Most studies to date have examined the effect of aerobic exercise training, a form of endurance training which does not specifically improve muscle strength. Many activities in daily life are, however, of an intermittent nature and require muscle strength as well. In patients with chronic heart failure strength training may increase blood pressure by increasing systemic vascular resistance, with variable increases in left ventricular filling pressure. This may be deleterious but it can be avoided by restricting the muscle mass engaged in the exercise training. The muscle groups should not be engaged in the training simultaneously, but consecutively. These local strength training programmes can increase strength at an exercise level that results in only modest demands on the cardiovascular system. A training programme involving brief and intense work stimuli,9 or interval exercise training,18might also be beneficial.
Peak V˙o 2 and exercise time are usually used as end points in the evaluation of exercise performance. It is not certain that cardiopulmonary exercise test indices determined at peak exercise represent symptoms observed during daily activities. Therefore other test variables such as theV˙e/V˙co 2 slope and data observed on performance of submaximal exercise might be more closely related to daily activities and quality of life. In addition to cardiopulmonary exercise testing, assessment of quality of life is necessary to establish the effects of the various training regimens. The correct choice of quality of life index has yet to be made and this requires further study.
Contraindications for chronic heart failure patients participating in such a programme (table 6) are the same as for patients with coronary artery disease.2 While observing these contraindications, the studies reviewed showed no major complications during or shortly after exercise.
The rate of hospital admission for chronic heart failure is high and both low peak V˙o 2 and poor exercise capacity are independent risk factors for high morbidity. The favourable effects of training on these two variables might improve the prognosis of heart failure. In reported study periods ranging from six weeks to one year, however, no effect of exercise training on morbidity has been demonstrated, though the numbers are too small to be conclusive. As yet, no data are available on longer term follow up. The time has come to abandon rest as the cornerstone in the treatment of chronic heart failure. There is ample evidence that systematic training is of benefit to these patients. The positive effect of physical training results mainly from improvement in skeletal muscle abnormalities and peripheral vasomotor control, with little or no effect on central haemodynamic function.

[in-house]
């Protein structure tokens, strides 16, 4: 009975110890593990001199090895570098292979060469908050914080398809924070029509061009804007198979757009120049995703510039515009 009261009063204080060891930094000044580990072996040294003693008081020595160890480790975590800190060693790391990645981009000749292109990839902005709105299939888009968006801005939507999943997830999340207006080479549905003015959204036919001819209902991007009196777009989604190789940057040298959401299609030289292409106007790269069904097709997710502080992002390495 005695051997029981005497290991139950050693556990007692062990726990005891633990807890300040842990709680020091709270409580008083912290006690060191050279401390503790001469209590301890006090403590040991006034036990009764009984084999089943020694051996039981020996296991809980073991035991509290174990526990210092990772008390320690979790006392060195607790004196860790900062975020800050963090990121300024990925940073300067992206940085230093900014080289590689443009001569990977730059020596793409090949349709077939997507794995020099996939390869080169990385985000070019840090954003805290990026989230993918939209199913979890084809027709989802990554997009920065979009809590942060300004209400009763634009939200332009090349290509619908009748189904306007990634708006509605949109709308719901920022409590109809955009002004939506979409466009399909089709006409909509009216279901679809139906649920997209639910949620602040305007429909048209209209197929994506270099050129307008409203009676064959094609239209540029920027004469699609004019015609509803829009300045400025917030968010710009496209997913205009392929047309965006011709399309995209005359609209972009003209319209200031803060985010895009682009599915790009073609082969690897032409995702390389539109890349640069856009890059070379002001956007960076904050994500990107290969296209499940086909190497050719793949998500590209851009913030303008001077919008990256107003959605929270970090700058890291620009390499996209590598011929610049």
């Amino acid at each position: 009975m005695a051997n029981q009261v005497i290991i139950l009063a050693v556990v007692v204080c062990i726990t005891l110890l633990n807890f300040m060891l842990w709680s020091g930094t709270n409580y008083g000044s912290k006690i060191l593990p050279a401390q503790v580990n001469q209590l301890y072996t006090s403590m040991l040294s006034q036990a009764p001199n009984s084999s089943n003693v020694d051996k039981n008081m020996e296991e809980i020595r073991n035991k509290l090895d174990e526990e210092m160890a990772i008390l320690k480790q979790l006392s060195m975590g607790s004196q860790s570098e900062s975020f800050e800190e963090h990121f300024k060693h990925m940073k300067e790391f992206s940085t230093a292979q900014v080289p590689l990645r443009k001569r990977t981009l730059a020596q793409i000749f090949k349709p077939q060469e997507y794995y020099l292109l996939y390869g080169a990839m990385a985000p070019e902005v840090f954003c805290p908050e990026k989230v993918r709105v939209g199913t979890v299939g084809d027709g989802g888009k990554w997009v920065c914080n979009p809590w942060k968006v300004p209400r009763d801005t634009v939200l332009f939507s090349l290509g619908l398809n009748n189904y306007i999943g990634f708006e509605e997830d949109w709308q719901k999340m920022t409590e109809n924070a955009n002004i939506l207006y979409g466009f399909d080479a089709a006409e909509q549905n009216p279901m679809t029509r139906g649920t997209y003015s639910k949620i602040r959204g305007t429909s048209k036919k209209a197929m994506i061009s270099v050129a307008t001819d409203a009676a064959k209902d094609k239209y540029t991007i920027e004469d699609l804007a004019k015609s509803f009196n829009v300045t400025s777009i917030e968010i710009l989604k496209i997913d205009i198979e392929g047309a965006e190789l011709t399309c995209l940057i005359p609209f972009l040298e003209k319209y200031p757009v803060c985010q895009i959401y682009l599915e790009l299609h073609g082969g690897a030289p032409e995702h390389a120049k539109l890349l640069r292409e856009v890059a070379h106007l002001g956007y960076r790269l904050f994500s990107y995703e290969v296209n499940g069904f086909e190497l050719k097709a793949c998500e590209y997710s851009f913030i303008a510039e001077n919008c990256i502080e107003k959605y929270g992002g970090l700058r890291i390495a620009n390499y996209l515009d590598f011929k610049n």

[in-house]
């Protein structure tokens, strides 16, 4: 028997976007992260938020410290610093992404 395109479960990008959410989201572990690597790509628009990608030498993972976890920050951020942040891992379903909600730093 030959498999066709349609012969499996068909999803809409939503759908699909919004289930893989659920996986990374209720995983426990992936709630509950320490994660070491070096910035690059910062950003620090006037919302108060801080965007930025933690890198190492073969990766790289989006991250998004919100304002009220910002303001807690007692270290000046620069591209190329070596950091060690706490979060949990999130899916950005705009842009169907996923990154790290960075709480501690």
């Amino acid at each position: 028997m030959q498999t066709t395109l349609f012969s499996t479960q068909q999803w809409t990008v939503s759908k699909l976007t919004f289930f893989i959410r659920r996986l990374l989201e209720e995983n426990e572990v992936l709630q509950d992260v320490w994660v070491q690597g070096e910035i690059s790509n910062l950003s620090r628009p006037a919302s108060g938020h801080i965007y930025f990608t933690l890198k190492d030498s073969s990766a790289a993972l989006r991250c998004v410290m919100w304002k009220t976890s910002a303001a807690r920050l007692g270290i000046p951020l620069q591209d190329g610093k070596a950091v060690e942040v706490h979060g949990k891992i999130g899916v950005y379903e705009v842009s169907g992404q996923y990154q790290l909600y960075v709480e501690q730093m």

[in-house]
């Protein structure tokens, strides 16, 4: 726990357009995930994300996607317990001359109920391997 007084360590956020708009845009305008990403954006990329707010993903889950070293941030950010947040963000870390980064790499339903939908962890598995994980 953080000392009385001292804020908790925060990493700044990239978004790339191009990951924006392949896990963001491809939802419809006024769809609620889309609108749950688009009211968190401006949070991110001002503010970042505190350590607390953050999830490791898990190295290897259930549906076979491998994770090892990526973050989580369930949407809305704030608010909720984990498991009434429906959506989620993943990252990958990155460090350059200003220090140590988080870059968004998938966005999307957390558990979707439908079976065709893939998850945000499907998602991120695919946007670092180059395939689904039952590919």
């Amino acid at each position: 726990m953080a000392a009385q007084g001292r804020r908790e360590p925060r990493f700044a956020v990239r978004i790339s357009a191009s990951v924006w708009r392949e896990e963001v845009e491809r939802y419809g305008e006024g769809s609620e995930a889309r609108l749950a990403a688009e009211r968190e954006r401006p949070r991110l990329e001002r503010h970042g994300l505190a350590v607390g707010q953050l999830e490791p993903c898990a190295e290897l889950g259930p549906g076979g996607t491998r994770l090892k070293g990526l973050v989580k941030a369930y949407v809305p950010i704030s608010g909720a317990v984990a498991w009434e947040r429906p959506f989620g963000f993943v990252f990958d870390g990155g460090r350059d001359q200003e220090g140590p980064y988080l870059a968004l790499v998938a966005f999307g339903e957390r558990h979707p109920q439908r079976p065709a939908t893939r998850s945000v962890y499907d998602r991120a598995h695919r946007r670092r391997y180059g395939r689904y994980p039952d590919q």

Further research is necessary to confirm the role of exercise training as a treatment for patients with chronic heart failure, and to determine the most appropriate intensity, mode, and duration of training. Training can comprise overall endurance training monitored by heart rate, interval training based on percentage of maximum exercise level, or strength training. Muscle groups can be trained simultaneously or consecutively (local training). For training to be effective, the intensity should be sufficiently high, and the frequency should be at least three times a week. Initial training, lasting for at least six weeks, should be followed by a maintenance training regimen, since all improvements are reversible. An active lifestyle should be promoted.
There will probably never be a “standard training programme” for the patient with chronic heart failure. Before such patients can participate in a training programme, it is important to clarify the pathophysiology of their heart failure and thus identify their limiting factors. Finally the patient’s individual profile requires definition: the training programme must be tailored to the patient’s specific limitations and desired level of activity.